Chapter

Durable and Fragile Cage Bars

Paul U. Unschuld

in What Is Medicine?

Published by University of California Press

Published in print September 2009 | ISBN: 9780520257658
Published online May 2012 | e-ISBN: 9780520944701 | DOI: http://dx.doi.org/10.1525/california/9780520257658.003.0065
Durable and Fragile Cage Bars

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This chapter gives an overview on the introduction of a term, gas. Van Helmont, a Paracelsus' student, not only coined the term but clearly defined it. He conducted experiments to find out more about this spirit that he called gas. He identified carbon dioxide, sulfur dioxide, and chlorine gas. He believed that he saw five kinds of gas that include wind gas, fat gas, dry gas, soot gas, and forest gas. He was convinced of the necessity of chemical medications and is considered the founder of “chemical therapy.” He believed in the idea that treating weapons with an ointment heals the wounds they have inflicted. He and many other builders of his time surely believed that they possessed an ordered worldview. Every element such as the godly, the spiritual, magical, chemical, carefully observed illnesses, and the increasing knowledge of morphology had its place. This was certainly an orderly worldview but was unsuitable as a blueprint for the development of a new medicine.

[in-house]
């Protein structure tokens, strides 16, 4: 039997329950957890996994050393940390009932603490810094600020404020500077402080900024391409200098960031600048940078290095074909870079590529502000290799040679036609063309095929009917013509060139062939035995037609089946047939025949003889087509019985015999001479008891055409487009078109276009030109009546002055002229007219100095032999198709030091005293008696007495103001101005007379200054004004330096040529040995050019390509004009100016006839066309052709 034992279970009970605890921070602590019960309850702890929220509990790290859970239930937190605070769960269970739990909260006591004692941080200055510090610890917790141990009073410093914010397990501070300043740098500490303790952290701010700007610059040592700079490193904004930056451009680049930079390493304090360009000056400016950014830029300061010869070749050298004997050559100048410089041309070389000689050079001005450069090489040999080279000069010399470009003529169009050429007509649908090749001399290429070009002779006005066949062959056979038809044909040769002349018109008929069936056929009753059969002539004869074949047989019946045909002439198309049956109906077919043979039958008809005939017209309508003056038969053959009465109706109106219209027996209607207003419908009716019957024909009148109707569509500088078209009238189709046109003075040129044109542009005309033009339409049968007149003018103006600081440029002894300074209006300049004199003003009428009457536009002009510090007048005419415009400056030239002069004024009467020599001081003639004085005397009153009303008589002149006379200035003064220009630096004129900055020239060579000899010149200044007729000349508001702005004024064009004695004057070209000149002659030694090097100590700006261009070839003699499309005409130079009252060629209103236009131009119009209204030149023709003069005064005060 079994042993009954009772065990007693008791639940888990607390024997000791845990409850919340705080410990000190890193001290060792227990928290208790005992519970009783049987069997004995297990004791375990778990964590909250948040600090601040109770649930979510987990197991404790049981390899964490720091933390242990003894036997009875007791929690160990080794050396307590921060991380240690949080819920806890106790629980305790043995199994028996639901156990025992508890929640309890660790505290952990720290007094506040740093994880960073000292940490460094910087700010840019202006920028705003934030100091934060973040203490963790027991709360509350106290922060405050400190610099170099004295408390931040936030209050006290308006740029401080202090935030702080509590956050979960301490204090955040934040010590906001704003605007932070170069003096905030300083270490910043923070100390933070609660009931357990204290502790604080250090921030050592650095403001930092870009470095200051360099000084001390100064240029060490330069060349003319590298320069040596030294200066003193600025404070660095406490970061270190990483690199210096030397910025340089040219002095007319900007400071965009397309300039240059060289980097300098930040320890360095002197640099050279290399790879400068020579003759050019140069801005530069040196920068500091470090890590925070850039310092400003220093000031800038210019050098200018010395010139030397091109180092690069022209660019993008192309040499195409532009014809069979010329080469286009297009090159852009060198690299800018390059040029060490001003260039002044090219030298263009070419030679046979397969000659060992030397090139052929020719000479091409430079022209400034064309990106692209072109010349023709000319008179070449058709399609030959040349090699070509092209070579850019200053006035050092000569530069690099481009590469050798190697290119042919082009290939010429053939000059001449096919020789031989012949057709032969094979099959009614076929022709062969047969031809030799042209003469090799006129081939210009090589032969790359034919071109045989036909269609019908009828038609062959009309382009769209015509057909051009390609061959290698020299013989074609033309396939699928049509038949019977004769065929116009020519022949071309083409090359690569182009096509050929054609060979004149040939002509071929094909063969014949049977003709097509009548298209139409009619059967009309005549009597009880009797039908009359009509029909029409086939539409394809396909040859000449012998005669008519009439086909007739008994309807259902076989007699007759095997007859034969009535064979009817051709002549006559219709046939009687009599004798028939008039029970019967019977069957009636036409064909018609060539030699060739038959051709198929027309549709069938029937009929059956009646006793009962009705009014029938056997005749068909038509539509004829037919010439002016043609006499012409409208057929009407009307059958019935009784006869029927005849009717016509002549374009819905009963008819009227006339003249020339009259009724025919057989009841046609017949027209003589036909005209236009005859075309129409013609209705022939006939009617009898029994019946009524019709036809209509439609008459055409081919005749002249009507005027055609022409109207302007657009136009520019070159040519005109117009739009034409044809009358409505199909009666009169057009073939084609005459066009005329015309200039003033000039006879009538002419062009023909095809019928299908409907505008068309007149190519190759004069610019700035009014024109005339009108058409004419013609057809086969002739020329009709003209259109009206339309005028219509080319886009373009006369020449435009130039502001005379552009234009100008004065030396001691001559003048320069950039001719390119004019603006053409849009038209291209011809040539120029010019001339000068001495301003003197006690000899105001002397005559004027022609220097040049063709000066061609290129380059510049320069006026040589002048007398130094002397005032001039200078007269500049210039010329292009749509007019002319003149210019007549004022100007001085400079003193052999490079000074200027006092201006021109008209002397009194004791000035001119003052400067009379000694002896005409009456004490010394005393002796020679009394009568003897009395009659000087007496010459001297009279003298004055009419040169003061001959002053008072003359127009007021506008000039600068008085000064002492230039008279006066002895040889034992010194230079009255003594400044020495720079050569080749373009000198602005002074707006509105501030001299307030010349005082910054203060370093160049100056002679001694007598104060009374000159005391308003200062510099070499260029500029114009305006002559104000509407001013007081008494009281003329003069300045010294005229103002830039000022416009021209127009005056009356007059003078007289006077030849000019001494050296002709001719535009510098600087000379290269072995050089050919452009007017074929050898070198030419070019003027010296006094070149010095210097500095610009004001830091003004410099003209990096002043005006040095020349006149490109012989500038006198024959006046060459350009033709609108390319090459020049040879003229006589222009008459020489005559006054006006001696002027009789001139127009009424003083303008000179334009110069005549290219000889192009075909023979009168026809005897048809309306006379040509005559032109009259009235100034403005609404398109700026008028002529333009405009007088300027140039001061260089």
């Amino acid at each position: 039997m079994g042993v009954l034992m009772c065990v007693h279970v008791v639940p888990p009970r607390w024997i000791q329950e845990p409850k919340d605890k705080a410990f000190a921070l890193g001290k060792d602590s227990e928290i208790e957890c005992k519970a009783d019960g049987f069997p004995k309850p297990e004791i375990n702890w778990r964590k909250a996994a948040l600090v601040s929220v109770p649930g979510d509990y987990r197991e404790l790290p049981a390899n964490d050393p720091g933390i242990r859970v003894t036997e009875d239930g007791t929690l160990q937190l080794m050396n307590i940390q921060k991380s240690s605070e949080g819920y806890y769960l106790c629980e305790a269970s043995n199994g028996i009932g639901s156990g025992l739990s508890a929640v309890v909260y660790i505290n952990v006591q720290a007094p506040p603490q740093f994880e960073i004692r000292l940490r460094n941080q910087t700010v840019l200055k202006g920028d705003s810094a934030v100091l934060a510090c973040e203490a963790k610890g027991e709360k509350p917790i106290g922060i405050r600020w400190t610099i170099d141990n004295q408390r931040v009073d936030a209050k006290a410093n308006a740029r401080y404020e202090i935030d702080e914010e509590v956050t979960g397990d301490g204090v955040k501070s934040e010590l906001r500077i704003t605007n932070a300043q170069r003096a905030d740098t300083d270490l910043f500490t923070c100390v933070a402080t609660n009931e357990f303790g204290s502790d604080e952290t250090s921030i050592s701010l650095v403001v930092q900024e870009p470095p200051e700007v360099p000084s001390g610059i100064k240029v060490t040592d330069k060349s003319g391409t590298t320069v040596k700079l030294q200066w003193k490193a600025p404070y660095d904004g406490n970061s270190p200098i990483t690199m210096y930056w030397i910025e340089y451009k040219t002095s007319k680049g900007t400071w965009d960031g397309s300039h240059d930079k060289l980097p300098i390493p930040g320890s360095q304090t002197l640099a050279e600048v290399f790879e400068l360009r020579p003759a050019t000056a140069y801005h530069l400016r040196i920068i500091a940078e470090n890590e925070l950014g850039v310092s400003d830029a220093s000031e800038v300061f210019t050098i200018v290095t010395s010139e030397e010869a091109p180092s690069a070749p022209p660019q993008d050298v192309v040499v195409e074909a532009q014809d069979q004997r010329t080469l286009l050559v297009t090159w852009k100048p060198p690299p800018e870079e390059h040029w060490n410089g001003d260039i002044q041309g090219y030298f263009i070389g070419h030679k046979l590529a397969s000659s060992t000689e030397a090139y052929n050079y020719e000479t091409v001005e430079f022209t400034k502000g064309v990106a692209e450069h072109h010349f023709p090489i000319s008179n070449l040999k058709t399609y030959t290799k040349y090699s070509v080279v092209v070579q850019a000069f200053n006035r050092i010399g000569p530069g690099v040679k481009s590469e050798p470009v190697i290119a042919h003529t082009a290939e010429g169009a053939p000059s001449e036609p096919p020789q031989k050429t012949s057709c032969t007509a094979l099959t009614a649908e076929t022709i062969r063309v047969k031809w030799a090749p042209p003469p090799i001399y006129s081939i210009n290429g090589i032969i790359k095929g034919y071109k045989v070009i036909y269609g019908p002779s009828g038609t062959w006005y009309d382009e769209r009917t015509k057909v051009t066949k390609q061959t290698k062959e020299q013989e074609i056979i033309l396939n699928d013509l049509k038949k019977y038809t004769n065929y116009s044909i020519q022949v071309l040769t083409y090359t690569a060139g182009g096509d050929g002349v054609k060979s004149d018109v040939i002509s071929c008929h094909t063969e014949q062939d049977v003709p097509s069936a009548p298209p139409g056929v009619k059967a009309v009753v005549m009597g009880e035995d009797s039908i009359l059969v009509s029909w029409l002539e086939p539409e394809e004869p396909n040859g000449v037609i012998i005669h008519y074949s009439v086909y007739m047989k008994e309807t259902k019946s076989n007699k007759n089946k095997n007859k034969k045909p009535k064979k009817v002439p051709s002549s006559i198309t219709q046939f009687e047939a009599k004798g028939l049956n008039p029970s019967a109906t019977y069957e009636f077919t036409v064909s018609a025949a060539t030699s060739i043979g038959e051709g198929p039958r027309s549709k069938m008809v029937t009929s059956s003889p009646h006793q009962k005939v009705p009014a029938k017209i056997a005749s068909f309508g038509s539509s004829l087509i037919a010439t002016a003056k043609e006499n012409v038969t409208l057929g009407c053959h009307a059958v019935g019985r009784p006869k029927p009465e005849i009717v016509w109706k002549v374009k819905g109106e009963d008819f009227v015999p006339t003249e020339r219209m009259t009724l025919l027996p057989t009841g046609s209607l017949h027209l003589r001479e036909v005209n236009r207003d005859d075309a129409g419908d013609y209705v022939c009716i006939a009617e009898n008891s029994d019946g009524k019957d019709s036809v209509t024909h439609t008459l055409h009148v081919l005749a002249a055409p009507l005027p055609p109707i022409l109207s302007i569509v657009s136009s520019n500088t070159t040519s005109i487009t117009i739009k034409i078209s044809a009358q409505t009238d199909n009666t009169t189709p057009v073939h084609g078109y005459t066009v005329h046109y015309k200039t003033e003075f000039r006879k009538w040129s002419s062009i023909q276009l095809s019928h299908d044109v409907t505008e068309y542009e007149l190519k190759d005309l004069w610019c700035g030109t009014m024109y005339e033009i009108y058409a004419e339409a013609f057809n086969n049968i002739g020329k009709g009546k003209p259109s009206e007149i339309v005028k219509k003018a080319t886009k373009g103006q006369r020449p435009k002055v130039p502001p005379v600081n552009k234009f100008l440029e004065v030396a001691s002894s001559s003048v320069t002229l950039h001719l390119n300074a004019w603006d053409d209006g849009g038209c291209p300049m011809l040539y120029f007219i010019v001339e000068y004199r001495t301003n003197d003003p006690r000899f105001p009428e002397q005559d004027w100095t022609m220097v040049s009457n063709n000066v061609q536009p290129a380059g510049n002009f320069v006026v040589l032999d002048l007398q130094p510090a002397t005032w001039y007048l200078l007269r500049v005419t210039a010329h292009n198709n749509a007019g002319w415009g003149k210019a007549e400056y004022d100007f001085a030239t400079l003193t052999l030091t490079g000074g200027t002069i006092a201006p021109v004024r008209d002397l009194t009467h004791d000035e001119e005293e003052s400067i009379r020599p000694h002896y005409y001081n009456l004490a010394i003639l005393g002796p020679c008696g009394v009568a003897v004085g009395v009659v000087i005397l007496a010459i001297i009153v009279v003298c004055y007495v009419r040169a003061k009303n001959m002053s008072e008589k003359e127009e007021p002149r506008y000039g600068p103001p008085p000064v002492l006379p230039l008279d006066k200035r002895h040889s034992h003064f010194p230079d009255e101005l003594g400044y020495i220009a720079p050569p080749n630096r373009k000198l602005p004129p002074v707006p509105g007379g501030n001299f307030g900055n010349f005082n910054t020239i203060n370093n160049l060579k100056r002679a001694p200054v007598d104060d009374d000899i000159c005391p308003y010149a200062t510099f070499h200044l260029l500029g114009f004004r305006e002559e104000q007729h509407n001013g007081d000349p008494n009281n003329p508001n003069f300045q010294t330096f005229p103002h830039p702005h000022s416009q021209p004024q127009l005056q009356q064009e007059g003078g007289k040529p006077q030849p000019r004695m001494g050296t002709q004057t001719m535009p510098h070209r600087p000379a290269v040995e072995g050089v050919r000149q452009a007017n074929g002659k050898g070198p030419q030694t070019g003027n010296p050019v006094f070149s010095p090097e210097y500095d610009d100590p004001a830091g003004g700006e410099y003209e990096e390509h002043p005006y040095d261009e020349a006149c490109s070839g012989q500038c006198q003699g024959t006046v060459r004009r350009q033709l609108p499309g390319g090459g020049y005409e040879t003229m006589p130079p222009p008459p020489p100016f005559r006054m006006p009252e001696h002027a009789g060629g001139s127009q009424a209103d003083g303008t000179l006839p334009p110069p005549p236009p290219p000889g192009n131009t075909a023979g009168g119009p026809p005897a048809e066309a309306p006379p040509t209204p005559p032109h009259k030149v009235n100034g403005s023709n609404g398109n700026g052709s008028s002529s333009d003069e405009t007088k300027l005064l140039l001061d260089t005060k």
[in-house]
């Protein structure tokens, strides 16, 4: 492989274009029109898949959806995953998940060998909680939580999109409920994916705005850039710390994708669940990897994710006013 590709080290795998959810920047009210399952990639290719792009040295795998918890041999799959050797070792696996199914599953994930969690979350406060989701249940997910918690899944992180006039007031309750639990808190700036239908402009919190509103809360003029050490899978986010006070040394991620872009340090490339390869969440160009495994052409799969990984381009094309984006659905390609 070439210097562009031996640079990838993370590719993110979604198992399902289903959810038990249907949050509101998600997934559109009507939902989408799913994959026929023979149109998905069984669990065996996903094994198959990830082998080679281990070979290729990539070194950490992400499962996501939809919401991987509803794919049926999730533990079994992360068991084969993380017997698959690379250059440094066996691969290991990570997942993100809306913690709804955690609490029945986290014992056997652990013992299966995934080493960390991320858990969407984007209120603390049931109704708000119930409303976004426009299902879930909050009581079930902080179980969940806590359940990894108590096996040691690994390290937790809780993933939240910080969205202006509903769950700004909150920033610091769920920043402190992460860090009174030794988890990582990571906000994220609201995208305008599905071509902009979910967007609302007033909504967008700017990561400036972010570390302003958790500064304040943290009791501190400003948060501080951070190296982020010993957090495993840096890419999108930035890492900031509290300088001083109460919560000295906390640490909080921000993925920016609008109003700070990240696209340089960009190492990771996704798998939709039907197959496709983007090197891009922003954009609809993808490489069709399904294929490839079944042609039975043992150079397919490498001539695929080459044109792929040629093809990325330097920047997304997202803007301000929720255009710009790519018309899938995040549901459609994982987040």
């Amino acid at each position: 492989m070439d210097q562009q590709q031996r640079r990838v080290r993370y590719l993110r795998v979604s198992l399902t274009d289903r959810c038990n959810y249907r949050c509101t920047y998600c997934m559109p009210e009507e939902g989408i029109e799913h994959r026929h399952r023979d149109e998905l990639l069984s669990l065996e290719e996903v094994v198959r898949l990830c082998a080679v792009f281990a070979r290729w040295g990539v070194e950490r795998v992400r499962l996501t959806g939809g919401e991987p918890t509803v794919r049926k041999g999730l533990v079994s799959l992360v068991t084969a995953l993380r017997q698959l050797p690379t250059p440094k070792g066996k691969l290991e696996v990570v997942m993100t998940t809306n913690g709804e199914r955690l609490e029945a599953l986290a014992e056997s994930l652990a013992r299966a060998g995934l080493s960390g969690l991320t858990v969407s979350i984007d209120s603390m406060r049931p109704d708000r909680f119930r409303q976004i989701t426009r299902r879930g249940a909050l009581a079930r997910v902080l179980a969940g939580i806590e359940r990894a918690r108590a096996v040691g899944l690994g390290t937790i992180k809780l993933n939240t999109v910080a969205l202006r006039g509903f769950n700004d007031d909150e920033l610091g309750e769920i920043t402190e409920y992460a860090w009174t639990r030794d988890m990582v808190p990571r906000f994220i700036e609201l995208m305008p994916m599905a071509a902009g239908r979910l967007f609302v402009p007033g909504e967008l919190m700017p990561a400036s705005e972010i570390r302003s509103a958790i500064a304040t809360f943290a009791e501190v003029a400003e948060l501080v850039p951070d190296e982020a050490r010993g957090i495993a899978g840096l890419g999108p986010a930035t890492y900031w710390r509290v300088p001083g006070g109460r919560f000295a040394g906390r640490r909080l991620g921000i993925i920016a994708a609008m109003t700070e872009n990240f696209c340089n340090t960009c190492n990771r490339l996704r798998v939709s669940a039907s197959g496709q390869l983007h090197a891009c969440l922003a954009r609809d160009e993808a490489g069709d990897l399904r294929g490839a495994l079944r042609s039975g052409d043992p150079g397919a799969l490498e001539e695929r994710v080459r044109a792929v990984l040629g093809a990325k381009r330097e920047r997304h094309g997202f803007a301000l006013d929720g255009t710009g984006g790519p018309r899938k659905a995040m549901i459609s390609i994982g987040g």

Keywords: wind gas; dry gas; forest gas; chemical medications; chemical therapy; new medicine

Chapter.  826 words. 

Subjects: Medical Anthropology

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